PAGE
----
And a judge in Manitoba is warning that the bail system in the northern part of his province has “collapsed,” leading to accused people, many of whom are Indigenous, waiting for days or weeks to find out whether or not they will get bail.

Robyn Urback (The Globe and Mail) on Canada’s tepid response to the situation in Hong Kong: “Canada’s trepidation is thus no mystery: We know, and China knows, that we depend far more on China than the other way around. With the benefit of hindsight, it’s probably to Canada’s benefit that our “progressive trade agenda” of 2017 did not take hold. Canada needs fewer ties to China, not more, and Canada was never going to export its progressive values anyway.”

Welsey Wark (The Globe and Mail) on Trudeau’s looming decision on Chinese telecom giant Huawei: “The choice that the Liberal government faces is essentially binary. They can ban Huawei and range themselves alongside the U.S. and Australia, absorbing the costs to consumers and the economy as best they can; or they can announce a regime of security standards for all 5G telecommunications providers in Canada, one that Huawei would have to meet and for which there would be rigorous and continuing testing. If the government chooses the security-standards option, it will have to do so in as transparent a manner as possible, to reassure the telcos, the Canadian public and Canada’s allies.”

Globe and Mail editorial board on Alberta Premier Jason Kenney and the termination of election commissioner Lorne Gibson: “Investigation aside, the public could be left with the clear impression of cronyism. Between that case and the firing of Mr. Gibson, it is apparent that Mr. Kenney believes that his party’s electoral dominance gives him a green light to ignore the norms of parliamentary fair play, and to shape the rules in his favour and that of his supporters.”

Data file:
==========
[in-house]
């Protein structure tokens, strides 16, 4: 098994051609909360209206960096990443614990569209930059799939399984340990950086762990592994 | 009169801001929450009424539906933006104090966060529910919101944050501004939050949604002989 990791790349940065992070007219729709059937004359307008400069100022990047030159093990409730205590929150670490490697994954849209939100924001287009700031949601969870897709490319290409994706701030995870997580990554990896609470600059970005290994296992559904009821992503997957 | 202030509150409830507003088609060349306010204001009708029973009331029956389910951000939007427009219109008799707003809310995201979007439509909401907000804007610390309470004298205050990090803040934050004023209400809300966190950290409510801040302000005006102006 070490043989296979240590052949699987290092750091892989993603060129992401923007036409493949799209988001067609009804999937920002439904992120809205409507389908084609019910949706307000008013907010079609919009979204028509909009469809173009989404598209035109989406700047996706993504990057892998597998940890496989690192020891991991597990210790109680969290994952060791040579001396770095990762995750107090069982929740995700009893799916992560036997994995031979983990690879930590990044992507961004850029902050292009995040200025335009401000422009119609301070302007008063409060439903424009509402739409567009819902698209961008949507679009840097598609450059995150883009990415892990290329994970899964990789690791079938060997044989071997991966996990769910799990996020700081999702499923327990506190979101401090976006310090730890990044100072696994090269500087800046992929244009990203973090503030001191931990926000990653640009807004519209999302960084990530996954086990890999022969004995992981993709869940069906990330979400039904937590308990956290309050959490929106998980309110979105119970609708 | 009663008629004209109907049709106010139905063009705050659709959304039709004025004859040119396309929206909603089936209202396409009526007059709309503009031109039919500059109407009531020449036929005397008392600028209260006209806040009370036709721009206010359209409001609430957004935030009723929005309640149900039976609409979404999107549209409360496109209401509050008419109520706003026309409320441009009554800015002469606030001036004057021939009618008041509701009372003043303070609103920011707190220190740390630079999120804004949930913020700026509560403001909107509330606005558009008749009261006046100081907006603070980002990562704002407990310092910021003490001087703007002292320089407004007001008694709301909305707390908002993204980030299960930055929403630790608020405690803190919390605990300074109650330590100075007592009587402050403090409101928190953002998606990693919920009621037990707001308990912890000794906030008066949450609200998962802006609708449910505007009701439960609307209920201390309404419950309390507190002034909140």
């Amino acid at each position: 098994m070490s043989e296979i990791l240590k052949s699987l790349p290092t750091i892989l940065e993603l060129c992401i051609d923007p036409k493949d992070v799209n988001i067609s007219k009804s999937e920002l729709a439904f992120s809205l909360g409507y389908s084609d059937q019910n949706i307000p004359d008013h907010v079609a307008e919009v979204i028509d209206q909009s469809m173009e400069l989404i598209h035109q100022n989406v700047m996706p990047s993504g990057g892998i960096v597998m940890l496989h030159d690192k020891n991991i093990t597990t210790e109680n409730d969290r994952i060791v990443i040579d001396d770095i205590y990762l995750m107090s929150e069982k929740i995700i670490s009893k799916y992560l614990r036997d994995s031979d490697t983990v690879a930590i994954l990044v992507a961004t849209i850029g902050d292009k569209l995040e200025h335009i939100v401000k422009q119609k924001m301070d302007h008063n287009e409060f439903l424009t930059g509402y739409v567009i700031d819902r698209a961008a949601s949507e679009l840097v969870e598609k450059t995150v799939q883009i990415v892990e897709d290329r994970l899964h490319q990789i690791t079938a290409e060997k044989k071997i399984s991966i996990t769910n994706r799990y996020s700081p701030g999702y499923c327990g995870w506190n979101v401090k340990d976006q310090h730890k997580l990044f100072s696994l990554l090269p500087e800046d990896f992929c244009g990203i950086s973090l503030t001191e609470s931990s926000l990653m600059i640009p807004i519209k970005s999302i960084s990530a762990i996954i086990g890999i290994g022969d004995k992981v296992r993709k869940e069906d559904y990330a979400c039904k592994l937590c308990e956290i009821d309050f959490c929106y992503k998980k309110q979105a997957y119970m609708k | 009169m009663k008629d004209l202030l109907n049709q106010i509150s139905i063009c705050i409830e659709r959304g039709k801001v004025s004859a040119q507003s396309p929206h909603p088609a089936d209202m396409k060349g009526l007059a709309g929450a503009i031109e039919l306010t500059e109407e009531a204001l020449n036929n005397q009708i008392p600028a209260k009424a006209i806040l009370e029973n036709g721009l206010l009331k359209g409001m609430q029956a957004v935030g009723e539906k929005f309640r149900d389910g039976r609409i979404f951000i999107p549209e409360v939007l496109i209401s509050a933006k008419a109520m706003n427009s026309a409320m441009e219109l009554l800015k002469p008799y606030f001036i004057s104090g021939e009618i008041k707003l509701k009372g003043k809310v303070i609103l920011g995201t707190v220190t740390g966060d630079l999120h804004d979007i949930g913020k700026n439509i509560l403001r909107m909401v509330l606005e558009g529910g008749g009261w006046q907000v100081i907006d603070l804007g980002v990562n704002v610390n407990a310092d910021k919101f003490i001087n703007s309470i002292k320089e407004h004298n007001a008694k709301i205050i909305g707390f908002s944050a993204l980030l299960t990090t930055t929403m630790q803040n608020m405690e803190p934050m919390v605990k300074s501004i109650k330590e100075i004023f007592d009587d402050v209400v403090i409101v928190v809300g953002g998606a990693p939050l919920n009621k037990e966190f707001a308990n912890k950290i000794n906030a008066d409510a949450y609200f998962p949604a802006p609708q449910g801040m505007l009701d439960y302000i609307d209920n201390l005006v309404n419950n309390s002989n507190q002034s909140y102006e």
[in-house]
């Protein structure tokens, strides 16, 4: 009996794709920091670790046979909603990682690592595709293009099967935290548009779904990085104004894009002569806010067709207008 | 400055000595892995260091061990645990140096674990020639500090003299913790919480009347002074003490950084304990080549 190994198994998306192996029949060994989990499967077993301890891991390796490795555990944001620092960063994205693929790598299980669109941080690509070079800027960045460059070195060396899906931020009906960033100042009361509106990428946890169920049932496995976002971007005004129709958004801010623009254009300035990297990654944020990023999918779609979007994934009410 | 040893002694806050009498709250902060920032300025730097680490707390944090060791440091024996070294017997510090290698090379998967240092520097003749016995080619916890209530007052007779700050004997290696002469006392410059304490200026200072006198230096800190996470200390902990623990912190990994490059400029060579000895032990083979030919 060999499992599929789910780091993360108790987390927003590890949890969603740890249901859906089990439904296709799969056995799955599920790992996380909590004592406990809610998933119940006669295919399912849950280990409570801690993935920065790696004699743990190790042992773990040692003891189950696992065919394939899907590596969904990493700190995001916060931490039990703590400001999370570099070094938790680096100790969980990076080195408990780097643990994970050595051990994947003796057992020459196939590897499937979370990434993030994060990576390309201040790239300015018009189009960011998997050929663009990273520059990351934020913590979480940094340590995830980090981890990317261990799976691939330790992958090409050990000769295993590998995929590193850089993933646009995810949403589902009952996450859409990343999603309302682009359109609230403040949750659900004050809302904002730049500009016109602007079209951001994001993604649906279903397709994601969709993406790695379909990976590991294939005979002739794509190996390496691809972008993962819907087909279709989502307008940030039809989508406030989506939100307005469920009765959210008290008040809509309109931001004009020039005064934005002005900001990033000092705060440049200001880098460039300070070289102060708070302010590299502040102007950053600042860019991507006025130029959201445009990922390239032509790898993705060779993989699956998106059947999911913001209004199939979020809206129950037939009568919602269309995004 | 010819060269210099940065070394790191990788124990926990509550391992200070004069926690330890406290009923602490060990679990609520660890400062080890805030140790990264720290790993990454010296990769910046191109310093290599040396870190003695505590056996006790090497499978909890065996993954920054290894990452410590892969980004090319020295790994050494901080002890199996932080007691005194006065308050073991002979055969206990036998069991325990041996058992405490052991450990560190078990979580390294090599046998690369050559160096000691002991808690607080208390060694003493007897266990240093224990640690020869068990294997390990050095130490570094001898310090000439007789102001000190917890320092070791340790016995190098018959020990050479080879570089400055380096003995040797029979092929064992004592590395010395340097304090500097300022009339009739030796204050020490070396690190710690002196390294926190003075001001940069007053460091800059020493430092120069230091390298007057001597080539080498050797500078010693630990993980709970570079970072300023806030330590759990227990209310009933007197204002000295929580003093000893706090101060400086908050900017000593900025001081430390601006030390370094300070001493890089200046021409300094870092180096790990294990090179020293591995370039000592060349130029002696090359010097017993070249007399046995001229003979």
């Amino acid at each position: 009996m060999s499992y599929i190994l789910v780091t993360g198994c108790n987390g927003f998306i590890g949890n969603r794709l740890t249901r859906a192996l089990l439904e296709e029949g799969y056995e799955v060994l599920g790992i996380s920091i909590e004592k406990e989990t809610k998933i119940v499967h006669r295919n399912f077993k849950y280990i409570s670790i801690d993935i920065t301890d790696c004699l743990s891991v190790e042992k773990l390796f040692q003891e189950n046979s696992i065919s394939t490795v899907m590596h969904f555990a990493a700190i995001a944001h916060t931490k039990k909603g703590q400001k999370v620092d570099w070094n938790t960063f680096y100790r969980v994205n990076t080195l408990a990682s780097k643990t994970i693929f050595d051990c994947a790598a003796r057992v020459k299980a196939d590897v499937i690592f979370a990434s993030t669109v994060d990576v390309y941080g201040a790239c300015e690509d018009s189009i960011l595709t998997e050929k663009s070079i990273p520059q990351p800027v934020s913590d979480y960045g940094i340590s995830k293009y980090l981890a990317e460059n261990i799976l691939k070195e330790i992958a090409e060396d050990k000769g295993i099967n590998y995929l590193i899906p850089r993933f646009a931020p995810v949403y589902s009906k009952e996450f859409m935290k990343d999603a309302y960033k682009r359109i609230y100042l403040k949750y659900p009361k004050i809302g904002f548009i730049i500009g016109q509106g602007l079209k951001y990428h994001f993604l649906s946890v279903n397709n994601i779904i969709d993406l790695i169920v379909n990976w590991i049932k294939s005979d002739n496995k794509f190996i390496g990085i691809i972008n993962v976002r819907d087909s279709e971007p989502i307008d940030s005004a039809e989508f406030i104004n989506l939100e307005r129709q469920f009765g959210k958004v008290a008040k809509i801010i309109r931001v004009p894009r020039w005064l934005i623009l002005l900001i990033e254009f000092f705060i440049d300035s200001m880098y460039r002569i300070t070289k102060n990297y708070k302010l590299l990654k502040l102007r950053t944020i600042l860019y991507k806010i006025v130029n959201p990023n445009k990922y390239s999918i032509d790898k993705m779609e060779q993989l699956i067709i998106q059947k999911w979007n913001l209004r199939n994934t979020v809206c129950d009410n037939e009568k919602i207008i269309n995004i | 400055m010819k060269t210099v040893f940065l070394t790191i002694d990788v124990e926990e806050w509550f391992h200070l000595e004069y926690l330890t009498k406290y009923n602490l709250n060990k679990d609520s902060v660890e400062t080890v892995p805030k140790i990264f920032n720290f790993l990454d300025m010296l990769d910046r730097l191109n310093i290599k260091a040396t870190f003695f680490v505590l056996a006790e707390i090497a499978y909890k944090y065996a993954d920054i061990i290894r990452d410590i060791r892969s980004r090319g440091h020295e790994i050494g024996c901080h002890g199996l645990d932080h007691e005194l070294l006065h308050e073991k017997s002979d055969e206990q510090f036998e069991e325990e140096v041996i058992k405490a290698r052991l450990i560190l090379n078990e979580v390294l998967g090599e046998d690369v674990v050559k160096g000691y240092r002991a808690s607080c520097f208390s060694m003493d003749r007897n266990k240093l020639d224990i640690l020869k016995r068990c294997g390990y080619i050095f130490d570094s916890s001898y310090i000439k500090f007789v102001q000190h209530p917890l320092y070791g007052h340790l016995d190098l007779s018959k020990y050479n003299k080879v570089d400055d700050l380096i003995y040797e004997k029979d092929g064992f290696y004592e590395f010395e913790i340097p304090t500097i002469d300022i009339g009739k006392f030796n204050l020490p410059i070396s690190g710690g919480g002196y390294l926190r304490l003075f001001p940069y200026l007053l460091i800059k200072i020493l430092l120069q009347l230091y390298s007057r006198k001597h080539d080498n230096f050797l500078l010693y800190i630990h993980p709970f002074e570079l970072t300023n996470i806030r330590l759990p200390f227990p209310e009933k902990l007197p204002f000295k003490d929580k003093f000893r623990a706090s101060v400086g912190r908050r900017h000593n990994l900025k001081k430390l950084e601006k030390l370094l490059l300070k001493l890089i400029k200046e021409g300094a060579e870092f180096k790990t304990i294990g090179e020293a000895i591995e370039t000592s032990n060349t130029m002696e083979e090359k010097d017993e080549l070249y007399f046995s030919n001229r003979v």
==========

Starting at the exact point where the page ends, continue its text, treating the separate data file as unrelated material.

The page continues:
Lisa Young (Edmonton Journal) on letting the commissioner finish his investigation: “If the Kenney government was only concerned with saving a few dollars, it could postpone the implementation of the decision for 12 or 18 months, to allow all matters relating to the 2018 leadership contest and 2019 election to be closed before the reorganization took place. But instead, the legislation will take force immediately.”

Jason Markusoff (Maclean’s) on Kenney’s other moves: “Meanwhile, Jason Kenney has shown a yen for holding wrongdoers to account, and perceives the public is behind him—if they’re the wrongdoers Kenney wants to pursue. He has dedicated $2-million to a public inquiry into the foreign funding sources of environmental activism, though his inquiry head has stumbled into ethics quagmires of his own. And there’s $30-million for the energy “war room” that will respond to and counterprogram environmental advocacy and journalism the new body deems ‘misinformation.’ The UCP government said its elections commission move also comes in the name of deficit-fighting, and will save $200,000 a year—or roughly 2½ days’ worth of this dubious war room’s operating budget.”